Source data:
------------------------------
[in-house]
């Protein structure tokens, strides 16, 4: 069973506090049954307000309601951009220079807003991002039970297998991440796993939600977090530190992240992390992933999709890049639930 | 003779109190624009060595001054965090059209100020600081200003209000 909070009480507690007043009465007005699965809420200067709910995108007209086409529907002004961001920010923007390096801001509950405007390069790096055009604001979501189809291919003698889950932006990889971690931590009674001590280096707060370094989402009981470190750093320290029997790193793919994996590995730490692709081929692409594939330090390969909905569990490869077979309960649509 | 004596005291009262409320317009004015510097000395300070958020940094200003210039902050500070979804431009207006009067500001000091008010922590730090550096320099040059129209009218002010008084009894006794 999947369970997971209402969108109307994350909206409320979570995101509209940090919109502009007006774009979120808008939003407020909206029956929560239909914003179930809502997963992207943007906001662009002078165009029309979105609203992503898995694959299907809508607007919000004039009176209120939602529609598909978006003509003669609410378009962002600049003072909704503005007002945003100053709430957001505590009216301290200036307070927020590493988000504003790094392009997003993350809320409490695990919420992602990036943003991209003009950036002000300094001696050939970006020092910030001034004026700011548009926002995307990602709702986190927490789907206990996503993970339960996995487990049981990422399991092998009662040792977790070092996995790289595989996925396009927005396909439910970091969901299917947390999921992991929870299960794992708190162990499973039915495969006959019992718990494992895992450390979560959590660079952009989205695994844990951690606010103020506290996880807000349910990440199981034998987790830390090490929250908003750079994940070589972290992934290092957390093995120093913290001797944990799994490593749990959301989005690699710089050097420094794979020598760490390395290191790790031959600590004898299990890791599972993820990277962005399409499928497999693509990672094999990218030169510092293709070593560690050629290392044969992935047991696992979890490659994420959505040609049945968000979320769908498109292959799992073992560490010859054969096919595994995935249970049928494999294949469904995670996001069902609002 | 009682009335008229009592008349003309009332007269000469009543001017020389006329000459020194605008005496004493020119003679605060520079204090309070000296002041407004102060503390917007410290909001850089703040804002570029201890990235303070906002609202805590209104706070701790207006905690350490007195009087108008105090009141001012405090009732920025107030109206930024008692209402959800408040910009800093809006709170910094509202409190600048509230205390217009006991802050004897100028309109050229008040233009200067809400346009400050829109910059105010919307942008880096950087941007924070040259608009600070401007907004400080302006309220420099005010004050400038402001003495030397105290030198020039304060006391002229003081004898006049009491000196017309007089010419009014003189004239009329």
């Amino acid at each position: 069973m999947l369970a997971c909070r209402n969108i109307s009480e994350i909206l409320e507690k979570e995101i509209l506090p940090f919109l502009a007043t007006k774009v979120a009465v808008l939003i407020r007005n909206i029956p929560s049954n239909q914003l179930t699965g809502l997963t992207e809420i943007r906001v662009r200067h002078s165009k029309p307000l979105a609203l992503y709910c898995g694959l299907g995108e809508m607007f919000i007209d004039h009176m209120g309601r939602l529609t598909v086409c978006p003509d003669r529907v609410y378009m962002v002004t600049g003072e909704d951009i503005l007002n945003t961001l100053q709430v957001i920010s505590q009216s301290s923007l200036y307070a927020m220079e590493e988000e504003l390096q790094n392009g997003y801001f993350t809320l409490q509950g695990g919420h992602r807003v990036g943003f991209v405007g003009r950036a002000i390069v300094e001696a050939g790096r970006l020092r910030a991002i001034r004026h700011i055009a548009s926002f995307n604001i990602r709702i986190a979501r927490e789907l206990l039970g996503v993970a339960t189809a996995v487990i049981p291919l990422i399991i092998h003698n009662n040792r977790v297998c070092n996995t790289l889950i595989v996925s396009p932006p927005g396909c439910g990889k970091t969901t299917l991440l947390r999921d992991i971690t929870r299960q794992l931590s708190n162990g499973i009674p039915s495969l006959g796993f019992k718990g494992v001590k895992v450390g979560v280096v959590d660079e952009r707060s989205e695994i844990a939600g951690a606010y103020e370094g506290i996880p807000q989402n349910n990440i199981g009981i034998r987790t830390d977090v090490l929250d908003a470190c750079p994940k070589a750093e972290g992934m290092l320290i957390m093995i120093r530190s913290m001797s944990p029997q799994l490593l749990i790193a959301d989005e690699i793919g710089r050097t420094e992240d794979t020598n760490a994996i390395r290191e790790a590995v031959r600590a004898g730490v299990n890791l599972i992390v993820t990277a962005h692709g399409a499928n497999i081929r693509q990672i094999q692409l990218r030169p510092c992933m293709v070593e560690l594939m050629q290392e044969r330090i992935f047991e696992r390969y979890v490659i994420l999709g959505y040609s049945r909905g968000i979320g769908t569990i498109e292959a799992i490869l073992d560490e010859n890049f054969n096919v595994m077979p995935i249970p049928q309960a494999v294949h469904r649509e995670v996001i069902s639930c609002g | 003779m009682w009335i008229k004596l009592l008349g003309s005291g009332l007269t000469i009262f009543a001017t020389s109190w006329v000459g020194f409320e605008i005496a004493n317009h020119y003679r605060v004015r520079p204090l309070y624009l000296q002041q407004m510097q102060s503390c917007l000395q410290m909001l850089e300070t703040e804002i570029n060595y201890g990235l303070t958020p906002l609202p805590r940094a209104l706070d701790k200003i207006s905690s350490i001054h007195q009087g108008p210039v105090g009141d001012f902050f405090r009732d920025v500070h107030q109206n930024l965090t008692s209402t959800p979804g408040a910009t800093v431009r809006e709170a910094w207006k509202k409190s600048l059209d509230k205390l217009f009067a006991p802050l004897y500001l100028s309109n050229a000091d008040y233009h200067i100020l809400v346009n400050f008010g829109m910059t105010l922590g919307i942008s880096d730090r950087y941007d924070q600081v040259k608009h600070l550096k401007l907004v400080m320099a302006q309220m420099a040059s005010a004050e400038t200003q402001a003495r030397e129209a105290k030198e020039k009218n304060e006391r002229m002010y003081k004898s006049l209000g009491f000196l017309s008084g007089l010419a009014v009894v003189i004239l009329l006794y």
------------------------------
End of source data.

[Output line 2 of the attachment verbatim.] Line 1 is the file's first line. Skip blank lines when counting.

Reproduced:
């Protein structure tokens, strides 16, 4: 069973506090049954307000309601951009220079807003991002039970297998991440796993939600977090530190992240992390992933999709890049639930 | 003779109190624009060595001054965090059209100020600081200003209000 909070009480507690007043009465007005699965809420200067709910995108007209086409529907002004961001920010923007390096801001509950405007390069790096055009604001979501189809291919003698889950932006990889971690931590009674001590280096707060370094989402009981470190750093320290029997790193793919994996590995730490692709081929692409594939330090390969909905569990490869077979309960649509 | 004596005291009262409320317009004015510097000395300070958020940094200003210039902050500070979804431009207006009067500001000091008010922590730090550096320099040059129209009218002010008084009894006794 999947369970997971209402969108109307994350909206409320979570995101509209940090919109502009007006774009979120808008939003407020909206029956929560239909914003179930809502997963992207943007906001662009002078165009029309979105609203992503898995694959299907809508607007919000004039009176209120939602529609598909978006003509003669609410378009962002600049003072909704503005007002945003100053709430957001505590009216301290200036307070927020590493988000504003790094392009997003993350809320409490695990919420992602990036943003991209003009950036002000300094001696050939970006020092910030001034004026700011548009926002995307990602709702986190927490789907206990996503993970339960996995487990049981990422399991092998009662040792977790070092996995790289595989996925396009927005396909439910970091969901299917947390999921992991929870299960794992708190162990499973039915495969006959019992718990494992895992450390979560959590660079952009989205695994844990951690606010103020506290996880807000349910990440199981034998987790830390090490929250908003750079994940070589972290992934290092957390093995120093913290001797944990799994490593749990959301989005690699710089050097420094794979020598760490390395290191790790031959600590004898299990890791599972993820990277962005399409499928497999693509990672094999990218030169510092293709070593560690050629290392044969992935047991696992979890490659994420959505040609049945968000979320769908498109292959799992073992560490010859054969096919595994995935249970049928494999294949469904995670996001069902609002 | 009682009335008229009592008349003309009332007269000469009543001017020389006329000459020194605008005496004493020119003679605060520079204090309070000296002041407004102060503390917007410290909001850089703040804002570029201890990235303070906002609202805590209104706070701790207006905690350490007195009087108008105090009141001012405090009732920025107030109206930024008692209402959800408040910009800093809006709170910094509202409190600048509230205390217009006991802050004897100028309109050229008040233009200067809400346009400050829109910059105010919307942008880096950087941007924070040259608009600070401007907004400080302006309220420099005010004050400038402001003495030397105290030198020039304060006391002229003081004898006049009491000196017309007089010419009014003189004239009329």